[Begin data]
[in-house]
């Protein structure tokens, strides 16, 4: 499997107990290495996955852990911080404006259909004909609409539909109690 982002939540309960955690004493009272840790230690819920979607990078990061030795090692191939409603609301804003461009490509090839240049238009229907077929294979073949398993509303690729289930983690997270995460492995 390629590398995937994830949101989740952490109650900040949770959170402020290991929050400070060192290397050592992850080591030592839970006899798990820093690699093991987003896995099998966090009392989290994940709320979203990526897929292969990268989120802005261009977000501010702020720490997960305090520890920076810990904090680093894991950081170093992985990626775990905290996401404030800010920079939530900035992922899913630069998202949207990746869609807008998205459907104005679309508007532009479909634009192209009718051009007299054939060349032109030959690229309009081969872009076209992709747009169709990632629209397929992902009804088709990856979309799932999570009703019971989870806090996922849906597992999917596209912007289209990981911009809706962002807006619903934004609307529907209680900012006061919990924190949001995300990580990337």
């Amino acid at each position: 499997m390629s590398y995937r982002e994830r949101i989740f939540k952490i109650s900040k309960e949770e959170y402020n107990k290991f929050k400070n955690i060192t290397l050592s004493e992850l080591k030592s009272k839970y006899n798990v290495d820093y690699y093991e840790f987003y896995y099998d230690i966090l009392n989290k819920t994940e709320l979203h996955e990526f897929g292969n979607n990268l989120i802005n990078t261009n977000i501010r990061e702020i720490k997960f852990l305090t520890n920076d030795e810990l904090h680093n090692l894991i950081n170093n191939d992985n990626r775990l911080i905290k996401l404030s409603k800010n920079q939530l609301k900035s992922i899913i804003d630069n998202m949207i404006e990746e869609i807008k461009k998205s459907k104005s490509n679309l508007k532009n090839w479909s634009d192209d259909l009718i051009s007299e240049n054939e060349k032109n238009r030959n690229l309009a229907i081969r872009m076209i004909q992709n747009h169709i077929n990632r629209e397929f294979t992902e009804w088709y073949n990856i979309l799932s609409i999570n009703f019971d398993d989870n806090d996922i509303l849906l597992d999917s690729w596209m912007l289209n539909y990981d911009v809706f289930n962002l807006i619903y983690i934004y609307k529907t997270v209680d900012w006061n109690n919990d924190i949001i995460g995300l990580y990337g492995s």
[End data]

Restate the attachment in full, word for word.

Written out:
[in-house]
């Protein structure tokens, strides 16, 4: 499997107990290495996955852990911080404006259909004909609409539909109690 982002939540309960955690004493009272840790230690819920979607990078990061030795090692191939409603609301804003461009490509090839240049238009229907077929294979073949398993509303690729289930983690997270995460492995 390629590398995937994830949101989740952490109650900040949770959170402020290991929050400070060192290397050592992850080591030592839970006899798990820093690699093991987003896995099998966090009392989290994940709320979203990526897929292969990268989120802005261009977000501010702020720490997960305090520890920076810990904090680093894991950081170093992985990626775990905290996401404030800010920079939530900035992922899913630069998202949207990746869609807008998205459907104005679309508007532009479909634009192209009718051009007299054939060349032109030959690229309009081969872009076209992709747009169709990632629209397929992902009804088709990856979309799932999570009703019971989870806090996922849906597992999917596209912007289209990981911009809706962002807006619903934004609307529907209680900012006061919990924190949001995300990580990337």
């Amino acid at each position: 499997m390629s590398y995937r982002e994830r949101i989740f939540k952490i109650s900040k309960e949770e959170y402020n107990k290991f929050k400070n955690i060192t290397l050592s004493e992850l080591k030592s009272k839970y006899n798990v290495d820093y690699y093991e840790f987003y896995y099998d230690i966090l009392n989290k819920t994940e709320l979203h996955e990526f897929g292969n979607n990268l989120i802005n990078t261009n977000i501010r990061e702020i720490k997960f852990l305090t520890n920076d030795e810990l904090h680093n090692l894991i950081n170093n191939d992985n990626r775990l911080i905290k996401l404030s409603k800010n920079q939530l609301k900035s992922i899913i804003d630069n998202m949207i404006e990746e869609i807008k461009k998205s459907k104005s490509n679309l508007k532009n090839w479909s634009d192209d259909l009718i051009s007299e240049n054939e060349k032109n238009r030959n690229l309009a229907i081969r872009m076209i004909q992709n747009h169709i077929n990632r629209e397929f294979t992902e009804w088709y073949n990856i979309l799932s609409i999570n009703f019971d398993d989870n806090d996922i509303l849906l597992d999917s690729w596209m912007l289209n539909y990981d911009v809706f289930n962002l807006i619903y983690i934004y609307k529907t997270v209680d900012w006061n109690n919990d924190i949001i995460g995300l990580y990337g492995s």